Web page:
Radon: What it is and how to test for it

December 15, 2000

Radon: What it is and how to test for it

By Kevin Clapp / Staff Writer

Radon-related contact information

Environmental Protection Agency hotline for drinking water concerns: 1-800-426-4791

American Lung Association: 1-410-560-2120

Cristina Schulingkamp, EPA: 1-800-438-2474, ext. 2086

It's in the water

Radon is not just found in the atmosphere. Cristina Schulingkamp, an environmental engineer with Environmental Protection Agency, says the odorless, colorless, tasteless gas can also be found in water.

In Maryland, it is most often found in drinking water that comes from home wells. She says it's easily treated with a filtration system.

"It's only an issue if you're using your own well water," Schulingkamp says.

It is odorless, colorless, tasteless.

It occurs naturally in the environment.

In the open air, it is harmless. Trapped within the lower levels of homes and businesses, it has proven to be deadly when people are exposed to it over time.


Radon is everywhere. And though do-it-yourself household testing kits can be bought for about $11, it sometimes goes unnoticed. As the second-leading cause of lung cancer - smoking is the first - radon and radon levels in the home should not be underestimated.

"A lot of people don't really consider radon a problem because you don't ever see it on a tombstone," says George Hurd, an environmental/resource development agent for Penn State Cooperative Extension. "It's not something that can give you immediate health problems. The health effects are long-term."

Radon is created from the natural breakdown, or radioactive decay, of uranium. It is measured as a unit by picoCuries per liter (piC/l) of air. Levels exceeding 4 piC/l have been called excessive by Environmental Protection Agency.

In Washington County, radon levels usually exceed the 4 piC/l threshold, according to EPA environmental engineer Cristina Schulingkamp, who is responsible for handling radon questions in Maryland.

The gas enters a home through cracks in its foundation or other openings. Trapped inside the lower levels of the home, it has no place to go, so concentrations rise. That is when a potential health risk is created.

Testing is the only way to know if radon levels exceed accepted limits.

Radon exposure accounts for about 14,000 lung cancer deaths each year, says Mary Ireland, senior administrative assistant for programs for American Lung Association in Maryland. Many people don't make this connection because exposure and its effects develop over time.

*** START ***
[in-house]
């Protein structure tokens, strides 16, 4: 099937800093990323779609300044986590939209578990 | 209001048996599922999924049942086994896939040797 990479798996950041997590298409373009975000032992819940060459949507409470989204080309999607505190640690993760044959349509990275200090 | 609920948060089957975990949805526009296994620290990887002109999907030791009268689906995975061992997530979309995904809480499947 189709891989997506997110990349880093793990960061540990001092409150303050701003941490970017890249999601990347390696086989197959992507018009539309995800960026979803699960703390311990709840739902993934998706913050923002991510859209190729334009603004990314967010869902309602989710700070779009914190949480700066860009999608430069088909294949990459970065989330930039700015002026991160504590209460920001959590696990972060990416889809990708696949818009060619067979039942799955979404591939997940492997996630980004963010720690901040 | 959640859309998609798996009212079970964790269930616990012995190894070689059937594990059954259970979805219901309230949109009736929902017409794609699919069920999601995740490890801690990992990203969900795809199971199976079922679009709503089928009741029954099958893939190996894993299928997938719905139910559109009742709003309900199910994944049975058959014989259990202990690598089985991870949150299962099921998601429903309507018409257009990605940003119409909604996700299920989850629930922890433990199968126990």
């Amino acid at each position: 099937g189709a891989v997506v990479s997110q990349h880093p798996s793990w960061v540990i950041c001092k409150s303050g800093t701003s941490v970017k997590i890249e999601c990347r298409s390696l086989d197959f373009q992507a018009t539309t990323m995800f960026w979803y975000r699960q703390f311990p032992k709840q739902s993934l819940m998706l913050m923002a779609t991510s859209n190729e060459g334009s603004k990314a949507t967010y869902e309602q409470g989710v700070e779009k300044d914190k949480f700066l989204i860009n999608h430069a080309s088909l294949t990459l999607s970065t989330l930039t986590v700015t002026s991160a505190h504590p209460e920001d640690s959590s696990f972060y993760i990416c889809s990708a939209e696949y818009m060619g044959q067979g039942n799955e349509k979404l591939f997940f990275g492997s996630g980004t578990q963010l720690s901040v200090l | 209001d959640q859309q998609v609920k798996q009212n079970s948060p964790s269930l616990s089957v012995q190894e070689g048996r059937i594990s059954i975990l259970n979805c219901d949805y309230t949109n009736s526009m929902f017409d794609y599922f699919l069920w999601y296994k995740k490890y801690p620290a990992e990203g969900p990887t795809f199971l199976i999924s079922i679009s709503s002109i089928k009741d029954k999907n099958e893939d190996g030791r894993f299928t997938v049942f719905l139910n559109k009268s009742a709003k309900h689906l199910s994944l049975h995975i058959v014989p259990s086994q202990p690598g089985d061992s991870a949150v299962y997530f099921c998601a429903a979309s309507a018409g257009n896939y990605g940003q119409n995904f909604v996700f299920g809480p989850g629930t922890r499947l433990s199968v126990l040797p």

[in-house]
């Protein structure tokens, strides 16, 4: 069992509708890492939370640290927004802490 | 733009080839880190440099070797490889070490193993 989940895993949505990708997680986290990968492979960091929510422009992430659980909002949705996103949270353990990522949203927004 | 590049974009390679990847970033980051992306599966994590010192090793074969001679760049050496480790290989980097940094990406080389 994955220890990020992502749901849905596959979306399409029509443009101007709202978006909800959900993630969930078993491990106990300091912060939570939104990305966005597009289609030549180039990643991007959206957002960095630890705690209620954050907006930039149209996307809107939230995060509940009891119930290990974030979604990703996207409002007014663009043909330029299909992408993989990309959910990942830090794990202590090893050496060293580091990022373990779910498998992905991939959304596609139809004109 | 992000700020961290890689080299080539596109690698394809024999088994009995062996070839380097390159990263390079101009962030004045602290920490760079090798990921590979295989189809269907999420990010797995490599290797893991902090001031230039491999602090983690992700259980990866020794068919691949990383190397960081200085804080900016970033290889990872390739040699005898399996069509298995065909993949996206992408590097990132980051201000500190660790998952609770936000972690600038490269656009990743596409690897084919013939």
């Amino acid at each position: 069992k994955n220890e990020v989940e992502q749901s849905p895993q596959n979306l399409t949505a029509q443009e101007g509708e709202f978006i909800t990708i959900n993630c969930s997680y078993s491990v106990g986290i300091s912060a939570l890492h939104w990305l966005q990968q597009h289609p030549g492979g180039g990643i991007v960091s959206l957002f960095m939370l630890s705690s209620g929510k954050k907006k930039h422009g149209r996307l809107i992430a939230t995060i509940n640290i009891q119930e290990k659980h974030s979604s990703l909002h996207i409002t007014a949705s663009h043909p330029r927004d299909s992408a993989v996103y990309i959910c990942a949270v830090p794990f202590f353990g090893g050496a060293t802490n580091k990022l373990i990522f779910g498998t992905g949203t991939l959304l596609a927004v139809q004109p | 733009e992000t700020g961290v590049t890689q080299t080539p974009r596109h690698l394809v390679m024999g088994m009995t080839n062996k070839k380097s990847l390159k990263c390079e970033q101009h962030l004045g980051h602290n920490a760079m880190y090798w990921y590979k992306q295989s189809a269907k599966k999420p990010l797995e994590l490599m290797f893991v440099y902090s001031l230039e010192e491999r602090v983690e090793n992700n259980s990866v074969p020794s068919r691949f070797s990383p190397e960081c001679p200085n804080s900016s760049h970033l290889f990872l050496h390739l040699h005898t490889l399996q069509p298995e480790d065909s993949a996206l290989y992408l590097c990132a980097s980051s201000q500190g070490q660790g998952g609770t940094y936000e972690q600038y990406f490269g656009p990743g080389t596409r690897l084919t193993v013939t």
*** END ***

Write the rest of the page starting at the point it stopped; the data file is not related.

"The only time we really get a surge of people to purchase radon kits is when we put in a press release or do a radio spot," she says. "It's like carbon monoxide; they just don't think about it."

Self-test kits are available through EPA, the lung association and can sometimes be found at home-improvement stores. They are available in short- and long-term versions. Short-term tests gauge radon levels from a few days to a few months. Long-term tests are more representative of true radon levels in the home and are conducted over a year.

Hurd says the trick is to get a test kit approved by the EPA, and test only in areas where a lot of time is spent. People should not assume they have high radon levels just because neighbors test high.

"For every home it can be different, depending on the structure and the geology in the area," Hurd says. "Your neighbor may have a low reading or have a high reading, but that won't have anything to do with your test."

Schulingkamp says mitigating home radon levels is as easy as creating a vent outside for radon to escape through. It can cost anywhere from about $500 to $2,000, and Hurd recommends that people who are building new homes install mitigation systems as they build to avoid extra costs involved with installing a system in a completed home.

"It's a very simple solution," Schulingkamp says of vent systems. "It just redirects radon so it's not going through the house."

Though radon does not receive the publicity of other cancer-causing agents, including smoking, radon experts say it should not be discounted, especially this time of year when more people stay inside to avoid the cold. If the lower level of a home contains family or play rooms, children and parents who spend a lot of time there are at risk.

"I think there are many people who don't realize how dangerous it is because it has no odor," Ireland says. "It's just a gas that's found in the Earth's rocks and soil."

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